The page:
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Loewald, H.W. (1970). Psychoanalytic Theory and the Psychoanalytic Process. Psychoanal. St. Child, 25:45-68.
(1970). Psychoanalytic Study of the Child, 25:45-68
Psychoanalytic Theory and the Psychoanalytic Process
Hans W. Loewald, M.D.
I have looked at psychoanalysis mainly from the point of view of its being a scientific endeavor. It is far more than that, as is shown in the pervasive influence that psychoanalysis has had on many facets of modern Western civilization. And psychoanalysts should be the last to ignore or disregard this fact. Psychoanalysis, as practiced by some of its best, though often unknown representatives, is an art even more than a science. But here I have looked mainly at its scientific and theoretical face. I have emphasized that as a scientific theory it cannot be content to model itself after the traditional scientific theories constructed by such sciences as physics, chemistry or biology. Their subject matter, as viewed and investigated by these sciences, implies and presupposes a subject-object dichotomy, which is, so to speak, what puts them in business.
Although psychoanalysis took those theories as its model, it soon had to depart from them in essential ways, without being able or willing to make this explicit. The phenomena of transference and resistance as inherent and necessary ingredients of a psychoanalytic investigation do not conform to such a model. Hence, there was a tendency to relegate them to the lower echelon of "clinical theory" and not to admit them to the high plane of "metapsychology," even though Freud spoke of transference, for instance, in Chapter VII of The Interpretation of Dreams, in what would now clearly be considered a metapsychological context. The new structural theory, based on the conceptions of narcissism, "primarymasochism," identification, introjection, and the formation of the superego, implied and expressed a new awareness of the fundamental importance of object ties for the formation of psychic structure. Although these ideas led further away from the old model, psychoanalysis nevertheless continued to cling to its theoretical premises. In many quarters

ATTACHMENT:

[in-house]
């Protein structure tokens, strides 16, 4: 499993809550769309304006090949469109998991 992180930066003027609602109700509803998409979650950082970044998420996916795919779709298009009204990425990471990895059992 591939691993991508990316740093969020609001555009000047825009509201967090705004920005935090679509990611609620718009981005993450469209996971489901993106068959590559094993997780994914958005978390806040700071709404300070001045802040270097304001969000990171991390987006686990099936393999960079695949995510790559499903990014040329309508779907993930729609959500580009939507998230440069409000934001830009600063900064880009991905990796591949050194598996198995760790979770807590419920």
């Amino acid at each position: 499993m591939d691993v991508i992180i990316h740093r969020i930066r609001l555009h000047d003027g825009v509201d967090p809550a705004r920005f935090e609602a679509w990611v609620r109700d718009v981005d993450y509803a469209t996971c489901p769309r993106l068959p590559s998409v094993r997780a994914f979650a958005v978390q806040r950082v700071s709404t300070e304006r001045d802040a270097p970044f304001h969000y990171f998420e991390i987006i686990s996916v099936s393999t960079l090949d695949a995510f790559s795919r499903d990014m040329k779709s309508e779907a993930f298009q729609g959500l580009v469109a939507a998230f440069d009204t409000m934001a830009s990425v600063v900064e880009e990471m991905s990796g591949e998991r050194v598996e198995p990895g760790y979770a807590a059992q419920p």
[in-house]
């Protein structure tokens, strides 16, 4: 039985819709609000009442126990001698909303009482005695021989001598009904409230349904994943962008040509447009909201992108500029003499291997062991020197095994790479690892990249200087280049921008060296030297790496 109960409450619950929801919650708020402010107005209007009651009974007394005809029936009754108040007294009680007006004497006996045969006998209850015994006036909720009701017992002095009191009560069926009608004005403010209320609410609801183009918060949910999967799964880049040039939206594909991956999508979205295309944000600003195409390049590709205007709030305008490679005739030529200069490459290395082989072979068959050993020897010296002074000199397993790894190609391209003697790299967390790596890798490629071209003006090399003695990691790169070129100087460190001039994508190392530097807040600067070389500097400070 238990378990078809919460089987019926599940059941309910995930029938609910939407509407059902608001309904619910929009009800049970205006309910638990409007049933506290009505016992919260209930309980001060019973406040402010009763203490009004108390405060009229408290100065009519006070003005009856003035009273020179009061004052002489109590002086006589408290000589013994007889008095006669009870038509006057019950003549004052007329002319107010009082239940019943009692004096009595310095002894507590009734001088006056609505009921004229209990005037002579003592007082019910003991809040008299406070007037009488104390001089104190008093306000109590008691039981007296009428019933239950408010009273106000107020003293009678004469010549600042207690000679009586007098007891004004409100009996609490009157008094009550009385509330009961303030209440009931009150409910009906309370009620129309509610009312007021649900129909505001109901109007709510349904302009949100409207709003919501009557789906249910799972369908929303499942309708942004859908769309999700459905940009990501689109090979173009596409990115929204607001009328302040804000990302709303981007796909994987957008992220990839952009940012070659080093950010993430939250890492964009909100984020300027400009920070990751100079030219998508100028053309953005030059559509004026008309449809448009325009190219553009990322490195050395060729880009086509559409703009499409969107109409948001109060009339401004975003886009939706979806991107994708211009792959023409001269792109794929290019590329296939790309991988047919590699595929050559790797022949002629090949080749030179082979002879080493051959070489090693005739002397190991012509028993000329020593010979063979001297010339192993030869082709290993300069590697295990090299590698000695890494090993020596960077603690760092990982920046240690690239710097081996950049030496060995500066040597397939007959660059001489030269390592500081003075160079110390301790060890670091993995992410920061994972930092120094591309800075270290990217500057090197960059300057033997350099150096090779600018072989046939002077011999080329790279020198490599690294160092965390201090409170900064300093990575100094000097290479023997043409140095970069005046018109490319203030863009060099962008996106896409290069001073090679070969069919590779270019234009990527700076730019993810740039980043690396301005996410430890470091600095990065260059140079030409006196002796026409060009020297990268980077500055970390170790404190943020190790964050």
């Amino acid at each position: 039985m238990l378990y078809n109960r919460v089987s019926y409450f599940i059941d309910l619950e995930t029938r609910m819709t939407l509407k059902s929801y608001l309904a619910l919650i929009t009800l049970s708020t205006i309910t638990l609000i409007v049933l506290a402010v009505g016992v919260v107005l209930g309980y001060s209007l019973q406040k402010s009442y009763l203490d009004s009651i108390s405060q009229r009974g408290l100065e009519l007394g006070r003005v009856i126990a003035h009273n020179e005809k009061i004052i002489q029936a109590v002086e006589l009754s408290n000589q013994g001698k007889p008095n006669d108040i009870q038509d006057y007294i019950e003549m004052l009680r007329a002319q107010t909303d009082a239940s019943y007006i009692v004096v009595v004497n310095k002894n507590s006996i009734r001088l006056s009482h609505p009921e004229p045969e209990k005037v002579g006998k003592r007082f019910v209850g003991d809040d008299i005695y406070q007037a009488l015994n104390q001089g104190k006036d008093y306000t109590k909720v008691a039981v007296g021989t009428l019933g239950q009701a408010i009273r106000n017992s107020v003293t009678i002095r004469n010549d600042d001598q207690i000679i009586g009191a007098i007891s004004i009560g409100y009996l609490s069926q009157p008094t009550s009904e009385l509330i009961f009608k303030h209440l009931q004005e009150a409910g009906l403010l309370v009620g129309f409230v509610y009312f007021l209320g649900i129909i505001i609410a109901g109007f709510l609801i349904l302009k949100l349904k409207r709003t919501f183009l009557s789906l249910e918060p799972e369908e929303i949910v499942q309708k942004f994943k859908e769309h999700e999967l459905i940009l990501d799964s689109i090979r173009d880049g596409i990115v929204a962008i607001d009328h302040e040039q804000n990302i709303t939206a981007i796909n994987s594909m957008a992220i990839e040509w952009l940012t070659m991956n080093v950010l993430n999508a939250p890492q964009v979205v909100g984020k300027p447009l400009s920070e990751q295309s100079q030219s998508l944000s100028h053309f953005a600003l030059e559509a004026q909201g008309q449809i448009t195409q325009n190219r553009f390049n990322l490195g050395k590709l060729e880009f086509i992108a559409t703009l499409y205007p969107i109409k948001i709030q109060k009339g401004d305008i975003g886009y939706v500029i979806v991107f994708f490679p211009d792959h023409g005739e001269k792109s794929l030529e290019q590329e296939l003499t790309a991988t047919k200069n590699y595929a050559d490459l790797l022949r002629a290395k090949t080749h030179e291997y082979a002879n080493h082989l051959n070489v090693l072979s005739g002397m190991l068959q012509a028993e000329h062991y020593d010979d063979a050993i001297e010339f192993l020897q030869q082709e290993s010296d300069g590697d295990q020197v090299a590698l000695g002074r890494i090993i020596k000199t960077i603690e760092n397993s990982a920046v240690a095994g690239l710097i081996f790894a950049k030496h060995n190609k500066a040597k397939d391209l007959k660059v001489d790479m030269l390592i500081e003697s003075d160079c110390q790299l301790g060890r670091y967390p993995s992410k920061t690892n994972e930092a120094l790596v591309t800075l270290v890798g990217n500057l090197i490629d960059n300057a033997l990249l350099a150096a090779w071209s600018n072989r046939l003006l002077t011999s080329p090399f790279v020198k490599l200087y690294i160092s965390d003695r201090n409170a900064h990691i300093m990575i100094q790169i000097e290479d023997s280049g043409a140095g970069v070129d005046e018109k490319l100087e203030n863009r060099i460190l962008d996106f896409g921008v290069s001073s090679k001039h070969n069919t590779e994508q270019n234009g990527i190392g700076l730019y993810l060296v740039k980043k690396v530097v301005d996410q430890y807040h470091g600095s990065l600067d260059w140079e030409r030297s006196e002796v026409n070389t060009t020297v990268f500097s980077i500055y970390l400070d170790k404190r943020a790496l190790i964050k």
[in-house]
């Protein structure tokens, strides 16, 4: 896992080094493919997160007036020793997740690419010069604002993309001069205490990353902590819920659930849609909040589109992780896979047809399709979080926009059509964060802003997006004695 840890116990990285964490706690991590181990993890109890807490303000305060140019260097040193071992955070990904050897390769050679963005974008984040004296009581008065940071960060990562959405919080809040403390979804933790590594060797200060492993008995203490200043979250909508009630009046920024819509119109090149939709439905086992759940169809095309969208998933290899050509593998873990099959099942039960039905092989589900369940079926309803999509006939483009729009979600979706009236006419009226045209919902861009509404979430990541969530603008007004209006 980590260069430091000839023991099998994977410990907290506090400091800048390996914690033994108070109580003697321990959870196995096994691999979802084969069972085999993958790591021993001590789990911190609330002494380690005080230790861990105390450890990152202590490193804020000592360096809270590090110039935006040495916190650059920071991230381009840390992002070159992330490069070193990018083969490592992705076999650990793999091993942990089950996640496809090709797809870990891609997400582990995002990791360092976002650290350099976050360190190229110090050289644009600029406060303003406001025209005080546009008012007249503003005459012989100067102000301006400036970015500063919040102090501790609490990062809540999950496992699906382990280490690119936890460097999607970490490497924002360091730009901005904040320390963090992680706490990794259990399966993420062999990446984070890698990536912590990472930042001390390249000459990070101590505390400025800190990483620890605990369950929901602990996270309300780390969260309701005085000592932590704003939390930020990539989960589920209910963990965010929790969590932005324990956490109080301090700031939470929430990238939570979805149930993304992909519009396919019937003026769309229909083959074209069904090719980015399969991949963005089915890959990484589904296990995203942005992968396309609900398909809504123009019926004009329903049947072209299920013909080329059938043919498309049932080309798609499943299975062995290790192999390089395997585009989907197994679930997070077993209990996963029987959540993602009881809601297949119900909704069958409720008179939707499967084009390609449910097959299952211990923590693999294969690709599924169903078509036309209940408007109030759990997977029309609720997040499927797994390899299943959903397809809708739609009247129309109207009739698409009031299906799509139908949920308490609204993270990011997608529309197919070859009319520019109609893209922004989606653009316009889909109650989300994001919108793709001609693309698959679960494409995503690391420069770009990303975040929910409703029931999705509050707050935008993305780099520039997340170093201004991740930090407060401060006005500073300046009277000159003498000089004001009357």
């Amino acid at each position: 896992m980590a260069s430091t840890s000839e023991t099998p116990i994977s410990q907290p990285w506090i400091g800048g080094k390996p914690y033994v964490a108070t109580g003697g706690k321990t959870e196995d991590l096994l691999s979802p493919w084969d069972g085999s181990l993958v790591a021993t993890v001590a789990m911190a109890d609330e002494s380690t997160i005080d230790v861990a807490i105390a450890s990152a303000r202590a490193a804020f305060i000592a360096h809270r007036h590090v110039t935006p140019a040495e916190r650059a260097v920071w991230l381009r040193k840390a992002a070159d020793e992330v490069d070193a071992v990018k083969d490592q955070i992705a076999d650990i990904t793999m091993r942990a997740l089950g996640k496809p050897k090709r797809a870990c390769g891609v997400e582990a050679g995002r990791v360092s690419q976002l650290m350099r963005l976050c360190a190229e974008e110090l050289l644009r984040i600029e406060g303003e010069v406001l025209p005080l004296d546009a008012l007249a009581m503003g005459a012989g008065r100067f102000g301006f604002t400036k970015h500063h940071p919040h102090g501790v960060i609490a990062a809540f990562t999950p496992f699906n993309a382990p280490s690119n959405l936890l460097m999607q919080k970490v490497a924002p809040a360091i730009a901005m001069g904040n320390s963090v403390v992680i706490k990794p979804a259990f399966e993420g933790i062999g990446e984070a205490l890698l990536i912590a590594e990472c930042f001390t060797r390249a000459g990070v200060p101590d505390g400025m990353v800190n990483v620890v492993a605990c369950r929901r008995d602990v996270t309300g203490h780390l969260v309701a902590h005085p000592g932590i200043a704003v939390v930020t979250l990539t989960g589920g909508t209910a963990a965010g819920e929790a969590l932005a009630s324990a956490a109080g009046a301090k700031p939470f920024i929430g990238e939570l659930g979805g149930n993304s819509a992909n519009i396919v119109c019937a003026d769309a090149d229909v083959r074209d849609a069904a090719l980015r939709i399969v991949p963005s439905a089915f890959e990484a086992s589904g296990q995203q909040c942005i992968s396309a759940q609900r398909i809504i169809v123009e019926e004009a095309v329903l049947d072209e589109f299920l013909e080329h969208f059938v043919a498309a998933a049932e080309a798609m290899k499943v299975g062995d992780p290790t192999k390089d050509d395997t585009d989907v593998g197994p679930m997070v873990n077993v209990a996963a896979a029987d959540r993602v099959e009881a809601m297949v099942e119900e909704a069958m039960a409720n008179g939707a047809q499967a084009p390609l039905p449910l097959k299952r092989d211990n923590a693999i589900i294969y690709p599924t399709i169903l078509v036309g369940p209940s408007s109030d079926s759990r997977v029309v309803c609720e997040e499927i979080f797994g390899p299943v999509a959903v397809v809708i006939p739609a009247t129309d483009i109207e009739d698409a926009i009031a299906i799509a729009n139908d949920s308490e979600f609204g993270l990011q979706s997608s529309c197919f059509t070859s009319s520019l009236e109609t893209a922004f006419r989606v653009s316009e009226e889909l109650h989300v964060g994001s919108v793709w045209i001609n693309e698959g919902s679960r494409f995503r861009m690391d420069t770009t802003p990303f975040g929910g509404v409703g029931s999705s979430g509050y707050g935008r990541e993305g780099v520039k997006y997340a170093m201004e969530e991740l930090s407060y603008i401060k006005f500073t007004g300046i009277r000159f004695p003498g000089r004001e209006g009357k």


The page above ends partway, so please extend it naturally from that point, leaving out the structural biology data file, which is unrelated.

there still seems to be a tendency to put up a "no admittance" sign when metapsychological considerations point to object relations as being not merely regulative but essential constitutive factors in psychic structure formation.
I have maintained that the psychoanalytic process and deepened understanding of psychotic and early developmental processes reveal the interactional origin and nature of psychic reality, and have expressed my belief that a theory of the mind, of the psyche as it shows itself to psychoanalytic research, should start with the hypothesis of a psychic matrix within and from which individuation proceeds. In this regard I have tried to describe parallels between the psychoanalytic situation as a novel force field and earlier fields of psychic forces within which differentiated and autonomous psychic entities and structures arise and develop.
I have given a brief account of the processes of internalization and externalization which are involved in individuation and continue to be instrumentalities by which individuation in increasingly complex forms takes its course in human life. I have stressed that what is internalized are dynamic relations between psychic elements of a field of which the internalizing agent is one element. In accord with these views I reformulated the concept of instinctual drives and suggested a somewhat novel interpretation of the concept of hypercathexis.
It seems to me that most of the views I have advanced are at least implicit in Freud's work and that of many other psychoanalysts. Perhaps my contribution consists mainly in making some things explicit and drawing some unfamiliar conclusions.
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